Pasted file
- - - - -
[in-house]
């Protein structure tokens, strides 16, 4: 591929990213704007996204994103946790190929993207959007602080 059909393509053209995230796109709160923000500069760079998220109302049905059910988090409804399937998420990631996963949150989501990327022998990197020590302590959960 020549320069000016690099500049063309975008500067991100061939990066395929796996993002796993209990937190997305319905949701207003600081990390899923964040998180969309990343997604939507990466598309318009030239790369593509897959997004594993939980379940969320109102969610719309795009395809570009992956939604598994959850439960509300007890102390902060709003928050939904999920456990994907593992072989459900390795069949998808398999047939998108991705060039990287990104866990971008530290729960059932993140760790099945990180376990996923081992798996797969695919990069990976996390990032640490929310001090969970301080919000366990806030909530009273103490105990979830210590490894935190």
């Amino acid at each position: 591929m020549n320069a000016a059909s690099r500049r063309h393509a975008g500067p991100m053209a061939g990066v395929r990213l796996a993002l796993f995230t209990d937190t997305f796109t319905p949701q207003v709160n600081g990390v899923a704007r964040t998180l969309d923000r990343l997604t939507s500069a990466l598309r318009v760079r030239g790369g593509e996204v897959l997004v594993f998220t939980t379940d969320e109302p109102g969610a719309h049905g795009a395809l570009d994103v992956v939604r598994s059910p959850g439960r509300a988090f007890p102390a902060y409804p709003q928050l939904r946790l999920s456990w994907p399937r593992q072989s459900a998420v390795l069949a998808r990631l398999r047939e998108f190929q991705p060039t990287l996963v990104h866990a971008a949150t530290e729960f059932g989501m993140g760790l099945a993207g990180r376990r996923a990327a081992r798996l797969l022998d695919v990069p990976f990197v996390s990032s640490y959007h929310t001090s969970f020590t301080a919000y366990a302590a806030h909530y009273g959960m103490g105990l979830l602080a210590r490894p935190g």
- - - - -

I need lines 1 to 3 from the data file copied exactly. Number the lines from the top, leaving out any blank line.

[in-house]
């Protein structure tokens, strides 16, 4: 591929990213704007996204994103946790190929993207959007602080 059909393509053209995230796109709160923000500069760079998220109302049905059910988090409804399937998420990631996963949150989501990327022998990197020590302590959960 020549320069000016690099500049063309975008500067991100061939990066395929796996993002796993209990937190997305319905949701207003600081990390899923964040998180969309990343997604939507990466598309318009030239790369593509897959997004594993939980379940969320109102969610719309795009395809570009992956939604598994959850439960509300007890102390902060709003928050939904999920456990994907593992072989459900390795069949998808398999047939998108991705060039990287990104866990971008530290729960059932993140760790099945990180376990996923081992798996797969695919990069990976996390990032640490929310001090969970301080919000366990806030909530009273103490105990979830210590490894935190």
């Amino acid at each position: 591929m020549n320069a000016a059909s690099r500049r063309h393509a975008g500067p991100m053209a061939g990066v395929r990213l796996a993002l796993f995230t209990d937190t997305f796109t319905p949701q207003v709160n600081g990390v899923a704007r964040t998180l969309d923000r990343l997604t939507s500069a990466l598309r318009v760079r030239g790369g593509e996204v897959l997004v594993f998220t939980t379940d969320e109302p109102g969610a719309h049905g795009a395809l570009d994103v992956v939604r598994s059910p959850g439960r509300a988090f007890p102390a902060y409804p709003q928050l939904r946790l999920s456990w994907p399937r593992q072989s459900a998420v390795l069949a998808r990631l398999r047939e998108f190929q991705p060039t990287l996963v990104h866990a971008a949150t530290e729960f059932g989501m993140g760790l099945a993207g990180r376990r996923a990327a081992r798996l797969l022998d695919v990069p990976f990197v996390s990032s640490y959007h929310t001090s969970f020590t301080a919000y366990a302590a806030h909530y009273g959960m103490g105990l979830l602080a210590r490894p935190g």